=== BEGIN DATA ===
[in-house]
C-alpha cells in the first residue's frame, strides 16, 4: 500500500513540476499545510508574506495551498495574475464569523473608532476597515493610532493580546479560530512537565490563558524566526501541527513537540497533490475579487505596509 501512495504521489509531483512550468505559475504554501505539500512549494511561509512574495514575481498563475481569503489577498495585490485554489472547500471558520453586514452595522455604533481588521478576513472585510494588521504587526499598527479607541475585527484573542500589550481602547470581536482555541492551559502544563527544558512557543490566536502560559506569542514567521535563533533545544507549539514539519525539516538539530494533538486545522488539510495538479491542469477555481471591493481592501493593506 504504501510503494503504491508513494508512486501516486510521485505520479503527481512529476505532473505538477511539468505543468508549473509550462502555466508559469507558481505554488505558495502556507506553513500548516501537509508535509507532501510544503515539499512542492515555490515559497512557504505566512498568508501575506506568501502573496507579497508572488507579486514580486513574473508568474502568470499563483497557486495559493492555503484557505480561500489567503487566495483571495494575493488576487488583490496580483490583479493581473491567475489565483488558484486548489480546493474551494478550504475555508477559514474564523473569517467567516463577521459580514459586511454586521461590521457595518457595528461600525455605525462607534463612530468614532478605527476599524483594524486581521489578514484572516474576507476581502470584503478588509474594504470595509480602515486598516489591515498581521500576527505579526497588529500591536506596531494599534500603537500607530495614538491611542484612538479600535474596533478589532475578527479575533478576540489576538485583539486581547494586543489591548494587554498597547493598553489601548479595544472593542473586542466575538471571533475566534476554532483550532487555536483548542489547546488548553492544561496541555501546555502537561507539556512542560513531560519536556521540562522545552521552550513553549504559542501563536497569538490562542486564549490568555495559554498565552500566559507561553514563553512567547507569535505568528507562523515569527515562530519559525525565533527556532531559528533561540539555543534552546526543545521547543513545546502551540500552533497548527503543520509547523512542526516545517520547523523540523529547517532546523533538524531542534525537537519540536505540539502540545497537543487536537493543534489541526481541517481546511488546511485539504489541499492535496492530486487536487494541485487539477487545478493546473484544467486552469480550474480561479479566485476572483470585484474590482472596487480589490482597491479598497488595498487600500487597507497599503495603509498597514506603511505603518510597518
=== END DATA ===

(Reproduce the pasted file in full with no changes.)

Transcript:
[in-house]
C-alpha cells in the first residue's frame, strides 16, 4: 500500500513540476499545510508574506495551498495574475464569523473608532476597515493610532493580546479560530512537565490563558524566526501541527513537540497533490475579487505596509 501512495504521489509531483512550468505559475504554501505539500512549494511561509512574495514575481498563475481569503489577498495585490485554489472547500471558520453586514452595522455604533481588521478576513472585510494588521504587526499598527479607541475585527484573542500589550481602547470581536482555541492551559502544563527544558512557543490566536502560559506569542514567521535563533533545544507549539514539519525539516538539530494533538486545522488539510495538479491542469477555481471591493481592501493593506 504504501510503494503504491508513494508512486501516486510521485505520479503527481512529476505532473505538477511539468505543468508549473509550462502555466508559469507558481505554488505558495502556507506553513500548516501537509508535509507532501510544503515539499512542492515555490515559497512557504505566512498568508501575506506568501502573496507579497508572488507579486514580486513574473508568474502568470499563483497557486495559493492555503484557505480561500489567503487566495483571495494575493488576487488583490496580483490583479493581473491567475489565483488558484486548489480546493474551494478550504475555508477559514474564523473569517467567516463577521459580514459586511454586521461590521457595518457595528461600525455605525462607534463612530468614532478605527476599524483594524486581521489578514484572516474576507476581502470584503478588509474594504470595509480602515486598516489591515498581521500576527505579526497588529500591536506596531494599534500603537500607530495614538491611542484612538479600535474596533478589532475578527479575533478576540489576538485583539486581547494586543489591548494587554498597547493598553489601548479595544472593542473586542466575538471571533475566534476554532483550532487555536483548542489547546488548553492544561496541555501546555502537561507539556512542560513531560519536556521540562522545552521552550513553549504559542501563536497569538490562542486564549490568555495559554498565552500566559507561553514563553512567547507569535505568528507562523515569527515562530519559525525565533527556532531559528533561540539555543534552546526543545521547543513545546502551540500552533497548527503543520509547523512542526516545517520547523523540523529547517532546523533538524531542534525537537519540536505540539502540545497537543487536537493543534489541526481541517481546511488546511485539504489541499492535496492530486487536487494541485487539477487545478493546473484544467486552469480550474480561479479566485476572483470585484474590482472596487480589490482597491479598497488595498487600500487597507497599503495603509498597514506603511505603518510597518